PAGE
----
Table 2 shows the data for the Wilcoxon rank sum test. Age adjusted incidence of PD using the Wilcoxon rank sum test was greater for men than women; the median of the age adjusted incidence ratios (men/women) was 1.49 (95% CL 1.24 to 1.95, p = 0.031).
Based on these statistical tests a significantly higher incidence rate of PD was found among men with the relative risk being 1.5 times greater in men than women.
Our meta-analysis of seven studies of PD incidence meeting stringent criteria suggests that men are at greater risk for PD than women. Incidence rates adjusted for sex and age control for confounding factors in both prevalence and death rate studies. In particular, incidence studies minimise both the effects of sex differences in the populations from which the subjects are ascertained, a problem with prevalence studies, and the inaccuracy of death certificates, a problem with death rates. Technically, one of the least biased ascertainment methods would be a door to door survey. Only one of the studies included in our analysis used door to door ascertainment methods. Thus, potential bias in ascertainment methods and case identification must be considered for the other six studies. In none of the seven studies included in our meta-analysis were all subjects directly contacted by the investigators. Finally, we used the age adjusted rates provided by each of the studies. While it is probable that the various authors used standard methods for adjusting, it is also probable that several adjustment methods were used, and the differences in these methods may have resulted in different study specific rates than if unadjusted data from each study had been age adjusted by a uniform method.
Several recent incidence studies failed to meet our inclusion criteria. In 1984, Rajput et al reported sex specific incidence of parkinsonism from Olmstead County, Minnesota.14 Though the average annual age and sex specific incidence rates were higher for men in every decade of life, the authors explicitly included several types of parkinsonism including idiopathic PD, drug induced parkinsonism, and other parkinson-plus syndromes. In 1995, an incidence study of PD as part of the Rotterdam study was published in abstract form.15 These authors reported a similar age specific risk of PD for men and women, however, this study ascertained only subjects age 55 or older, thereby arbitrarily excluding a subpopulation of patients at risk for PD. Baldereschi et al recently reported PD incidence data from the Italian longitudinal study on aging (ILSA).16 The age adjusted average annual incidence rate was twice as high in men, but only 42 incident cases of PD were ascertained. The only study in our analysis reporting a male to female incidence ratio of less than 1 was that of Granieri et al, also from Ferrara in Italy.6 Baldereschi et al pointed out that their case finding methodology was superior to the record based strategy used by Granieri et al. The data reported by the ILSA group are particularly compelling because the investigators directly contacted the subjects in the general population and did not rely solely on medical records.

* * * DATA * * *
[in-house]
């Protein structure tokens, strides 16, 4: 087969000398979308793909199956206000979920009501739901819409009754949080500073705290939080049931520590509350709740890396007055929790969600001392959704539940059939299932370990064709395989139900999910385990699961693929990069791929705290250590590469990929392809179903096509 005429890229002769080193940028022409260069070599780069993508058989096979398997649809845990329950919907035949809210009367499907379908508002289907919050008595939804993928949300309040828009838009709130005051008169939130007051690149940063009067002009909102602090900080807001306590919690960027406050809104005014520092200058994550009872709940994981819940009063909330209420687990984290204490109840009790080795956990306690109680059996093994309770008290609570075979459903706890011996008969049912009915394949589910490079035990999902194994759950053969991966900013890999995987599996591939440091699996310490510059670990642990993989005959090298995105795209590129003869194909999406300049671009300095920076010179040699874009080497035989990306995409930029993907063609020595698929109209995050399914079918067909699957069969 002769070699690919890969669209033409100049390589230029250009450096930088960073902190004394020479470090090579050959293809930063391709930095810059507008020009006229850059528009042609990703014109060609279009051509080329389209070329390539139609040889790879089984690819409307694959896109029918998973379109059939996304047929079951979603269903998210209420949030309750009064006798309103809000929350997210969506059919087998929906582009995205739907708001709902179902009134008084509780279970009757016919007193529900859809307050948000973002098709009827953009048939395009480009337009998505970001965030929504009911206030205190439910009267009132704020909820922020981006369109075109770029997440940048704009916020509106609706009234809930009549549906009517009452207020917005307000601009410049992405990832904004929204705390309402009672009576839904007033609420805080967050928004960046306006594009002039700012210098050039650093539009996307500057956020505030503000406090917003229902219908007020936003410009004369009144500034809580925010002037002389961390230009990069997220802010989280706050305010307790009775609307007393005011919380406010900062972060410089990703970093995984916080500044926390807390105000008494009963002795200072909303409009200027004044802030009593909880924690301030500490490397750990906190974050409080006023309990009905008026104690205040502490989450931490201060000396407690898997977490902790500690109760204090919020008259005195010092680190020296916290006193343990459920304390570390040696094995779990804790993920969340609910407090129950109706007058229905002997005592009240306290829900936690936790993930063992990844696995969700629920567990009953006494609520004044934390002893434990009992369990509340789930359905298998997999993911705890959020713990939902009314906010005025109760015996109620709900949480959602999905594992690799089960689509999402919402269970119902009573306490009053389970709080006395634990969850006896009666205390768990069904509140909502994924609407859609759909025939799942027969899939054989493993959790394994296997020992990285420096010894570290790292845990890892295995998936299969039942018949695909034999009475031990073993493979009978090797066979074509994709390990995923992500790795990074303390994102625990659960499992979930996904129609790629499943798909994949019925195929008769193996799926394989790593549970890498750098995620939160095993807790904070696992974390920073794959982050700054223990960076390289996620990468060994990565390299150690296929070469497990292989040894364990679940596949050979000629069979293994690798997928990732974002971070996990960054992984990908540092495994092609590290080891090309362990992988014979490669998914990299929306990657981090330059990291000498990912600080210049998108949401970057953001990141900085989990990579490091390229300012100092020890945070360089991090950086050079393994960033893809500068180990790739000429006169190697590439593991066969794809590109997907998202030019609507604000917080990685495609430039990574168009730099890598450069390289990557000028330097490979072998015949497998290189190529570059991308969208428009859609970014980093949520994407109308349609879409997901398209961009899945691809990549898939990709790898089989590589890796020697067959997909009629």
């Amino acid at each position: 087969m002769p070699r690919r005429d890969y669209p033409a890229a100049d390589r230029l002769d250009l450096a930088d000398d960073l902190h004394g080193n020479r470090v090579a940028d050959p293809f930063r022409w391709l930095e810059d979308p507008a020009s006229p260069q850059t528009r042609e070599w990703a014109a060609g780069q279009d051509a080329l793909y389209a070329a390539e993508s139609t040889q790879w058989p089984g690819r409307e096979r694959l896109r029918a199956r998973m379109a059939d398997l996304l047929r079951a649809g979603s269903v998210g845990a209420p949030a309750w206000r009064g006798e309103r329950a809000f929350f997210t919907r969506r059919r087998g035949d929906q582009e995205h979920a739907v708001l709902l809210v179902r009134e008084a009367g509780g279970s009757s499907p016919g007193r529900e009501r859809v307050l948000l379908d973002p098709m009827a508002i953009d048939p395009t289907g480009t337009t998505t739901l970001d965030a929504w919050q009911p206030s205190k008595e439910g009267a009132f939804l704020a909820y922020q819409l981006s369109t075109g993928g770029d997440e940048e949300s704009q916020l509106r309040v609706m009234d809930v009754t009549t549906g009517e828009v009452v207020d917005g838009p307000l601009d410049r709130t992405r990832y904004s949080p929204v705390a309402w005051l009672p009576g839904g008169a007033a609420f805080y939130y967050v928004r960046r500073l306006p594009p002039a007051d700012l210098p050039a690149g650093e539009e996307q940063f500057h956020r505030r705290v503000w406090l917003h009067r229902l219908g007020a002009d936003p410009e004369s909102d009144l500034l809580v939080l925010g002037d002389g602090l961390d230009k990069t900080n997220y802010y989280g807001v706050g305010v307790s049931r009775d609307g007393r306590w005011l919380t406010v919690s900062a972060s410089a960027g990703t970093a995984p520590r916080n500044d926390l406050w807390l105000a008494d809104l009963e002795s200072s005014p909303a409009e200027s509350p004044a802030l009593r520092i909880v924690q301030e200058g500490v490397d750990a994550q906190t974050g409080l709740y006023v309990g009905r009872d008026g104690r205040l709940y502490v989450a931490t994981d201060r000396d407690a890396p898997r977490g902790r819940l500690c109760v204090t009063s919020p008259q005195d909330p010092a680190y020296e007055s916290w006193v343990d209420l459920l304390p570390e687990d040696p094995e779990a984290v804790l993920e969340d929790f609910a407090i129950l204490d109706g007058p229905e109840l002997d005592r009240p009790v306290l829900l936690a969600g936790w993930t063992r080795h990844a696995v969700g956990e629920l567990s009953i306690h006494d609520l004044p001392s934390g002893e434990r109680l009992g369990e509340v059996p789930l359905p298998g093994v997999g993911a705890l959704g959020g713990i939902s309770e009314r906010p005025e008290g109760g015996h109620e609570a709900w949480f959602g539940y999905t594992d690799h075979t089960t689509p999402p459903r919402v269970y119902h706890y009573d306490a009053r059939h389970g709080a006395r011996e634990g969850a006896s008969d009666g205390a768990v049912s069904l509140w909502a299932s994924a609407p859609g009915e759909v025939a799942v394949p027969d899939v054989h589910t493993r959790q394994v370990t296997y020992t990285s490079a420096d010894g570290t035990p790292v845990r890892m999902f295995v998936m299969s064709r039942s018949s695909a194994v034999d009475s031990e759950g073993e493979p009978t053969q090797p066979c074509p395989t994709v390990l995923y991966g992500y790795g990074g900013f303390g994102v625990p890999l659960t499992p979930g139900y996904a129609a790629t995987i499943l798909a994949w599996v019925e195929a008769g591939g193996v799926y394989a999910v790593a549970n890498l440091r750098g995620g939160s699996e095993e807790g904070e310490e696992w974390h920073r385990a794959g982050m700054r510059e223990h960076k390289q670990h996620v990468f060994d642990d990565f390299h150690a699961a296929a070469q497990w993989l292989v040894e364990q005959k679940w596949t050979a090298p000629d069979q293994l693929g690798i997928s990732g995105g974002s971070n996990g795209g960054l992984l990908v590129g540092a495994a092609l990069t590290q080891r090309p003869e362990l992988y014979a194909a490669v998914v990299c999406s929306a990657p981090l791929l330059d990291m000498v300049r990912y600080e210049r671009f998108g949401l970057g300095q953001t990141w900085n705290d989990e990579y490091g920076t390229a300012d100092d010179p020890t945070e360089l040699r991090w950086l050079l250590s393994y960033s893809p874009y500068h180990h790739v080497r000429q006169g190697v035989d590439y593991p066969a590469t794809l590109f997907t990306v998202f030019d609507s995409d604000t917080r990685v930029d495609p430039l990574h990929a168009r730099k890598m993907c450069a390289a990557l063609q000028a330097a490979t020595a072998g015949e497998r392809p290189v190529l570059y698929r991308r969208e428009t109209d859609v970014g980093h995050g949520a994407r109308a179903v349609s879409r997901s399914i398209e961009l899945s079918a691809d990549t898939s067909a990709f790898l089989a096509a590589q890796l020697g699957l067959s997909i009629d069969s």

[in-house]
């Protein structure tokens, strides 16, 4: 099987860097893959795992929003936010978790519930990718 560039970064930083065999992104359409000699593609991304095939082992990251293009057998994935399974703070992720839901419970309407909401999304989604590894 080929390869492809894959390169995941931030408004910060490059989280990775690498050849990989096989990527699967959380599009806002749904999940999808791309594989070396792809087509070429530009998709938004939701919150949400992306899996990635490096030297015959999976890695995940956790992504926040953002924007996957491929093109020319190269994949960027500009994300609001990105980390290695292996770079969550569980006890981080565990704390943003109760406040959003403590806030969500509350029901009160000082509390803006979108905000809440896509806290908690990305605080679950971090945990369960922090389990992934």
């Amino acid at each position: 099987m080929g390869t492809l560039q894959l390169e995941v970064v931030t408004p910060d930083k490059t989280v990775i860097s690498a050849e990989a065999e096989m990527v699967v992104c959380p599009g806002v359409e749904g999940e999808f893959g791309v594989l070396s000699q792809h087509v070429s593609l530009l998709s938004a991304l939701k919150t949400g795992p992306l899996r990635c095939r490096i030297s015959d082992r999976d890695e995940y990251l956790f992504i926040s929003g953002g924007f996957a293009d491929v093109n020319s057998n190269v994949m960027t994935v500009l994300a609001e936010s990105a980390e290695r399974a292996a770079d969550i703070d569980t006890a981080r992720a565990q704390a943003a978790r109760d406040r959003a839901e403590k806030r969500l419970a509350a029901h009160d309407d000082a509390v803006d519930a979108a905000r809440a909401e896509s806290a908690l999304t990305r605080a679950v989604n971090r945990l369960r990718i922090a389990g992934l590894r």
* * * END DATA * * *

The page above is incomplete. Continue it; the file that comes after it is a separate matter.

Thus, the best epidemiological datasets currently available consistently suggest that men are at greater risk for developing PD than are women. The reasons for the increased risk in men are not known. Is male sex in itself a risk factor for PD or is it a surrogate for some other primary risk factor to which men have greater exposure? For example, some case-control studies have suggested that toxicant exposure and head trauma may be risk factors for PD.1 Thus, the “male lifestyle” and certain sex roles that men assume such as farm work could account for some of the excess incidence in men. Alternatively, there is increasing evidence from in vitro as well as clinical studies in humans that oestrogen may be neuroprotective.17 The mechanisms whereby oestrogen may be neuroprotective may include activation of the mitogen activated protein kinase pathway,18 modulation of Bcl-x(L) expression,19 and/or synergy with the free radical scavenger, glutathione.20 It may be relevant that the excess of PD in men, where mitochondrial dysfunction has been reported,21–23 is similar to the high ratio of affected men to women in Leber’s hereditary optic neuropathy.24 Leber’s hereditary optic neuropathy results from homoplasmic mutation of mitochondrial DNA encoding a portion of complex I of the mitochondrial electron transport chain; but, the mechanism for the increased risk of Leber’s hereditary optic neuropathy in men is not known. Finally, several recent genetic linkage studies have localised a PD susceptibility gene to the X chromosome, a finding that could, potentially, explain the higher incidence of PD among men.25 Whatever the cause of increased risk of PD among men, a search for its basis may yield new clues to the pathogenesis of this enigmatic disease.
Competing interests: none declared